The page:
Saturday, December 09, 2017

Bounds: peril in orthodoxy

Saturday, December 9, 2017
    At that time Jesus went through the grainfields on the Sabbath. His disciples were hungry and began to pick some heads of grain and eat them. When the Pharisees saw this, they said to him, “Look! Your disciples are doing what is unlawful on the Sabbath.”
    He answered, “Haven’t you read what David did when he and his companions were hungry? He entered the house of God, and he and his companions ate the consecrated bread—which was not lawful for them to do, but only for the priests. Or haven’t you read in the Law that on the Sabbath the priests in the temple desecrate the day and yet are innocent? I tell you that one greater than the temple is here.”
    —Matthew 12:1-6 (NIV)
    We love orthodoxy. It is good. It is the best. It is the clean, clear-cut teaching of God’s Word, the trophies won by truth in its conflict with error, the levees which faith has raised against the desolating floods of honest or reckless misbelief or unbelief; but orthodoxy, clear and hard as crystal, suspicious and militant, may be but the letter well shaped, well named, and well learned, the letter which kills. Nothing is so dead as a dead orthodoxy—too dead to speculate, too dead to think, to study, or to pray.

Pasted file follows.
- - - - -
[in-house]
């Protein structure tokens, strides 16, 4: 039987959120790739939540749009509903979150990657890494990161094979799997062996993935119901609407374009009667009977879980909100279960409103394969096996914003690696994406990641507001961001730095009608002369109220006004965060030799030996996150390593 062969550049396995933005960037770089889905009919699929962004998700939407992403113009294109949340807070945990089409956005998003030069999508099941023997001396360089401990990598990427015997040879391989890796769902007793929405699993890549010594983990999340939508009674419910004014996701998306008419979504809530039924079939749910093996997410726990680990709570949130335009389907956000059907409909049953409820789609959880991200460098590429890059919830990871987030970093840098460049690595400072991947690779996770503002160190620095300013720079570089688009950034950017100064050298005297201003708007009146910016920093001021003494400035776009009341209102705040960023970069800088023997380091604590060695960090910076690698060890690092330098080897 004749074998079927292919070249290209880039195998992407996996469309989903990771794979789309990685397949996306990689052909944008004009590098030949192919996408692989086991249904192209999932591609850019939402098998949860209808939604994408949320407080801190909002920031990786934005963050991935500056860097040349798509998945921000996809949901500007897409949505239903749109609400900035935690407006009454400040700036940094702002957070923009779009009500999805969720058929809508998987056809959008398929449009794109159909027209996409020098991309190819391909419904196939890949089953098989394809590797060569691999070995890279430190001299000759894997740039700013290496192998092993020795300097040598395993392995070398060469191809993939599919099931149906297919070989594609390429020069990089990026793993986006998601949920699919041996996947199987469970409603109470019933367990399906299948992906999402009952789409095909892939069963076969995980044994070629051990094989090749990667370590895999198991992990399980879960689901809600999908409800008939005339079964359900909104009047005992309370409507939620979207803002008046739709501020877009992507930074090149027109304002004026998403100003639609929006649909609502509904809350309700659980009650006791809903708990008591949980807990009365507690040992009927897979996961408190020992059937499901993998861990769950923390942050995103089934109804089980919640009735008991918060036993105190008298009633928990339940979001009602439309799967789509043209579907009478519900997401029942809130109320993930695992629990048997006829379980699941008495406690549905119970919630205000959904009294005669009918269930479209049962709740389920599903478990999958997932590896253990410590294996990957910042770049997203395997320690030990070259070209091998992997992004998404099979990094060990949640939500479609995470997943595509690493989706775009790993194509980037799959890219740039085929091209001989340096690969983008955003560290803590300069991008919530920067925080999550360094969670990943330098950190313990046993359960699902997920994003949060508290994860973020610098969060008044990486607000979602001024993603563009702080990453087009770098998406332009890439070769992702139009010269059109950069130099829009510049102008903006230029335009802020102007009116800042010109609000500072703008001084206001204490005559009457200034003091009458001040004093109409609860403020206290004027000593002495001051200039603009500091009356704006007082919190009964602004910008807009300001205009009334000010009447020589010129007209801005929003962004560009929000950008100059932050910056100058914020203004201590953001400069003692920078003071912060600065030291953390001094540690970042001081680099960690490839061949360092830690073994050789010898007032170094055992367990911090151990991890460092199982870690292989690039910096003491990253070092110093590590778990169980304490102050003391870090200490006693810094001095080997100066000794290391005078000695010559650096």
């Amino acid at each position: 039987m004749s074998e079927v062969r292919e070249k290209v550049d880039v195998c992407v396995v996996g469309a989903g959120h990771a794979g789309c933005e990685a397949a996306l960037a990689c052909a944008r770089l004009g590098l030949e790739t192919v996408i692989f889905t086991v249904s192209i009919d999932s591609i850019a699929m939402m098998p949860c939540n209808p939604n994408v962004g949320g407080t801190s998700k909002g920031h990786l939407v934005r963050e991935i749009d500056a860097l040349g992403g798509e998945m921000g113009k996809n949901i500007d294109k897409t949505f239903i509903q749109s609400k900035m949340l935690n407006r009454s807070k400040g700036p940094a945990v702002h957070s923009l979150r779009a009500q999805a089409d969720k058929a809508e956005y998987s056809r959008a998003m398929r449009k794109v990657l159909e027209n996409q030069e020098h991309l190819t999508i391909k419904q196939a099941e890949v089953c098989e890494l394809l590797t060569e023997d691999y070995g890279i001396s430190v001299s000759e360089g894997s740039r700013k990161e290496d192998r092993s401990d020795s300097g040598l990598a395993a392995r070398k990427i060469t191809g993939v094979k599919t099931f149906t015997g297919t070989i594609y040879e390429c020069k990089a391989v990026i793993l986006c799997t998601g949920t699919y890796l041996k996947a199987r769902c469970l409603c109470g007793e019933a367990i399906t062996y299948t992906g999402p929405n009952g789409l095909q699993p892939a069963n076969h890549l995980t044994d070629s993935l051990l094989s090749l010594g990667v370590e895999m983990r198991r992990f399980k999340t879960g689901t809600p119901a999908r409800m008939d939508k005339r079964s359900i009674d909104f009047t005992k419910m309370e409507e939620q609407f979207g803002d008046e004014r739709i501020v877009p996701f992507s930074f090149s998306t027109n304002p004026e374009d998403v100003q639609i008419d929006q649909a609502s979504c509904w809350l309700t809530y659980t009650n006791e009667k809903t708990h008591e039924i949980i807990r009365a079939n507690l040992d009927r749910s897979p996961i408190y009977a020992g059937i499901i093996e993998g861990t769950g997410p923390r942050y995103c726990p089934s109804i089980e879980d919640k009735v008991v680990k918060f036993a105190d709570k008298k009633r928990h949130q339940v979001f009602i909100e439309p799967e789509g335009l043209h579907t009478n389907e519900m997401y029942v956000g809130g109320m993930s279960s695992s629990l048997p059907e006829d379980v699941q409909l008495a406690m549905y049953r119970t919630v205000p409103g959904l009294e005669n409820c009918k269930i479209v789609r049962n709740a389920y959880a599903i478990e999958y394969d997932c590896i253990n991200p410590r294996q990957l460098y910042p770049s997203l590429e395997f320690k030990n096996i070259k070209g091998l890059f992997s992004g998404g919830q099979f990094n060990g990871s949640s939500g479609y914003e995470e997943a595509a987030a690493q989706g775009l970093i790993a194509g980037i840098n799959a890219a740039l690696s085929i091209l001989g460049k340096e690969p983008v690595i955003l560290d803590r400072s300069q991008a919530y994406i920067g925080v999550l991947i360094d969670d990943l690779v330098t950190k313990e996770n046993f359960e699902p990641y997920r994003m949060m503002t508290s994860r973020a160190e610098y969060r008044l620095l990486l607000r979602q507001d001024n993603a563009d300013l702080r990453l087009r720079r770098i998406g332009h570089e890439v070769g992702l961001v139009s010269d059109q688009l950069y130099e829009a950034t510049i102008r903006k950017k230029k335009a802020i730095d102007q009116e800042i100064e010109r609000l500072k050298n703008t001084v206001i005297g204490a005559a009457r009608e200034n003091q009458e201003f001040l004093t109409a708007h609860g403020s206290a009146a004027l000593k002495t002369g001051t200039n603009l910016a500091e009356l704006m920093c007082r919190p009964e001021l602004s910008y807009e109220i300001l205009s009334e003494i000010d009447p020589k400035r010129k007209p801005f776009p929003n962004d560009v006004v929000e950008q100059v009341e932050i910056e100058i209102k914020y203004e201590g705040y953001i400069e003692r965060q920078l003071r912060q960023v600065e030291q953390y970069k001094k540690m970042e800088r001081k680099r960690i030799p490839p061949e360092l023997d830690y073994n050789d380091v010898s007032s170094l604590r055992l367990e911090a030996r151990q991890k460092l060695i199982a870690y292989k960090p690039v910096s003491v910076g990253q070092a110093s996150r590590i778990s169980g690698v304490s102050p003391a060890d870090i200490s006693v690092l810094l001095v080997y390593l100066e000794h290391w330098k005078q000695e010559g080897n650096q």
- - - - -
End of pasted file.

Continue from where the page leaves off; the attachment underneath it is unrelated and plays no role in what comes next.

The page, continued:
... E. M. Bounds (1835-1913), Preacher and Prayer, Publishing House of the M. E. Church, South, Dallas, Tex., 1907, p. 20-21 (see the book)
    See also Matt. 12:1-6,10-13; John 6:27,63; Rom. 3:20; 7:6-9; 8:1-2; 2 Cor. 3:6-9
Quiet time reflection:
    Lord, cure me of my self-righteousness.
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